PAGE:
There had long been cracks in the edifice marked British Cycling. On Friday, the roof fell in.
The verdict of the Medical Practitioners Tribunal Service places an asterisk against every British rider in the most successful era of the sport. Against knights of the realm, creators of milestone achievements, Tour de France winners, Olympic gold medallists, shapers of a philosophy and ethic that underpins Team GB.
This is, quite possibly, the biggest scandal in British sporting history. We were so good. How did we do it? Those who reviewed the evidence around Doctor Richard Freeman think, on balance of probabilities, that we cheated.
Dr Richard Freeman was found guilty of ordering banned testosterone ‘knowing or believing’ it was to be given to a rider to improve their athletic performance
Who exactly — they don’t know. How precisely — they can only speculate. Yet the conclusion of a tribunal that seemed to pre-date the Hippocratic Oath itself is that Freeman took delivery of testosterone to provide to a rider, and then lied about it.
He destroyed laptops, left hugely convenient gaps in his record-taking, suffered mystifying absences of memory or holes in his knowledge, and the tribunal concluded accordingly. He was at it.
This is a method of deduction called Occam’s razor, after the 14th century theologist William of Ockham. Boiled down, he reasoned that the simplest solution is usually the right one.
Faced with competing explanations for an event, shave away the outlandish outer layers until only the most obvious remains. That, Ockham extrapolated, is usually what has happened.
The doctor worked for Team Sky (pictured) and British Cycling between 2010 and 2017
The tribunal considered the possibility that a doctor would be unaware of testosterone’s properties, that he would misguidedly use it to treat erectile dysfunction, that he would have packages sent to his place of work despite the enormous jeopardy for what was essentially a private matter, that it was pure coincidence cycling’s drug of choice would arrive addressed to the leading medic for British Cycling and Team Sky and concluded: No.
The simplest explanation held the answer. Freeman ordered testosterone to dope a rider. We just don’t know which rider. Maybe a lot of them. The suspicion spreads wide. ‘If it waddles like a duck and quacks like a duck,’ wrote Richard Ings, the respected former head of Australian Sports Anti-Doping on Friday, ‘then it’s probably a duck.’ Occam’s duck, maybe.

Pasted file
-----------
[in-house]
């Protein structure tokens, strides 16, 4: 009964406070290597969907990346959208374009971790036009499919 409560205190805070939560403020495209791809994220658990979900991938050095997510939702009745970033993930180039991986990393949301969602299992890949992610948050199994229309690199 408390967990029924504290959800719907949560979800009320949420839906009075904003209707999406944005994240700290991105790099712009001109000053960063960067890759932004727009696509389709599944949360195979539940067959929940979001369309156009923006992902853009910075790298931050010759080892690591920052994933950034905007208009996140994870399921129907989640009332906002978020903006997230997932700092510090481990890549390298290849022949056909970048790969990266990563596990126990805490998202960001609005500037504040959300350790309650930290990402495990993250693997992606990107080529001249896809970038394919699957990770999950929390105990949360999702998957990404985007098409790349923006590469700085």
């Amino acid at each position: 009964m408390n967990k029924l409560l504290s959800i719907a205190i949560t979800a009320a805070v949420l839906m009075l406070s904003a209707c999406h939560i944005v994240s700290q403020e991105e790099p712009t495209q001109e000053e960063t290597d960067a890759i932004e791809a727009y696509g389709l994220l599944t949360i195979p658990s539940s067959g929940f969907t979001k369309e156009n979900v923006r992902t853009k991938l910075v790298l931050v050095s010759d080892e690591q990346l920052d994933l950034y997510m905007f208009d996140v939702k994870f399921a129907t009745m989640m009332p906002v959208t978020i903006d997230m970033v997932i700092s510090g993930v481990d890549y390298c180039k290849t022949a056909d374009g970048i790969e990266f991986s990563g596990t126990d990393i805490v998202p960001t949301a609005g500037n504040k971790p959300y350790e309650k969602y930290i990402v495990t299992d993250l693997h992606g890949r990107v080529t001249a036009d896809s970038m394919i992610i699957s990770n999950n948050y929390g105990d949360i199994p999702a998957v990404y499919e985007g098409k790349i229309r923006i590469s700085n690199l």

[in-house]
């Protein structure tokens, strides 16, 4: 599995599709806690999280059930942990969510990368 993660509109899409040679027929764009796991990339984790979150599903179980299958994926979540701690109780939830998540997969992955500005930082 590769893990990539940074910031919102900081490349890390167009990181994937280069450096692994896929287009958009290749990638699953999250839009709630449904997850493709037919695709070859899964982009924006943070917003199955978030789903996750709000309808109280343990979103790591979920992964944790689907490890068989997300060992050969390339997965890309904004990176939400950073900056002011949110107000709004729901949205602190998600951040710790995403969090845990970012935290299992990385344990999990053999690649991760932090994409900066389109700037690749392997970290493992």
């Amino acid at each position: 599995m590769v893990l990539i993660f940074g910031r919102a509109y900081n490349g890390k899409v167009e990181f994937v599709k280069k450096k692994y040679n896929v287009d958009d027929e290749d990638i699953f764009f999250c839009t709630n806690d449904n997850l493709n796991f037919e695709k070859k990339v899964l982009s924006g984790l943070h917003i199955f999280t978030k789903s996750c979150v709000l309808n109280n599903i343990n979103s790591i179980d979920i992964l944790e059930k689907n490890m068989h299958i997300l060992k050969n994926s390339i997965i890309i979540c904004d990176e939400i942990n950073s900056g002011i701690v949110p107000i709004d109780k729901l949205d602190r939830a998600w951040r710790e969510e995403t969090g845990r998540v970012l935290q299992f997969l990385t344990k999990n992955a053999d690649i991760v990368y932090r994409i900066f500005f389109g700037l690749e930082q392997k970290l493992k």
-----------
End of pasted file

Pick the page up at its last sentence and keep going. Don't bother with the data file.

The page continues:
And this cloud will not just settle on some household-name athletes. Summing up at last month’s hearing, Freeman’s QC, Mary O’Rourke, referred to Sir Dave Brailsford as the spectre at the proceedings. A ghostly presence, heard about but not from. Brailsford, the maestro of marginal gains, was never called, never questioned.
Shane Sutton, who was and did not take it well, issued a statement on Friday. ‘I’d like to stress that neither I nor Sir Dave Brailsford knew about the testosterone order,’ he insisted. Yet like so much of what has tumbled out across approximately 17 months of inquisition, there will be those who remain incredulous.
On the day in 2011 that Phil Burt, head of physiotherapy at British Cycling between 2006 and 2018, discovered the delivery of Testogel, he took it immediately to clinical director Steve Peters, who was in a room with Freeman, seeking an explanation.
Freeman claimed he ordered the testosterone at the request of former coach Shane Sutton to treat his erectile dysfunction – claims that the Australian angrily denied
Freeman lied. He said the delivery had been made in error. It was the first of many clumsy cover-ups.
Yet even if Peters accepted it entirely at face value — and there is no reason why he should not — given testosterone’s significance in cycling, is it plausible that this was not even mentioned to Brailsford, whose reputation for involvement and micro-management is without measure?
A delivery of Testogel to the velodrome and Brailsford is out of the loop? It would be like the Marvel universe accepting a shipment of Kryptonite and nobody telling Superman. Yet, throughout, this is what we are asked to believe of British Cycling and its masters.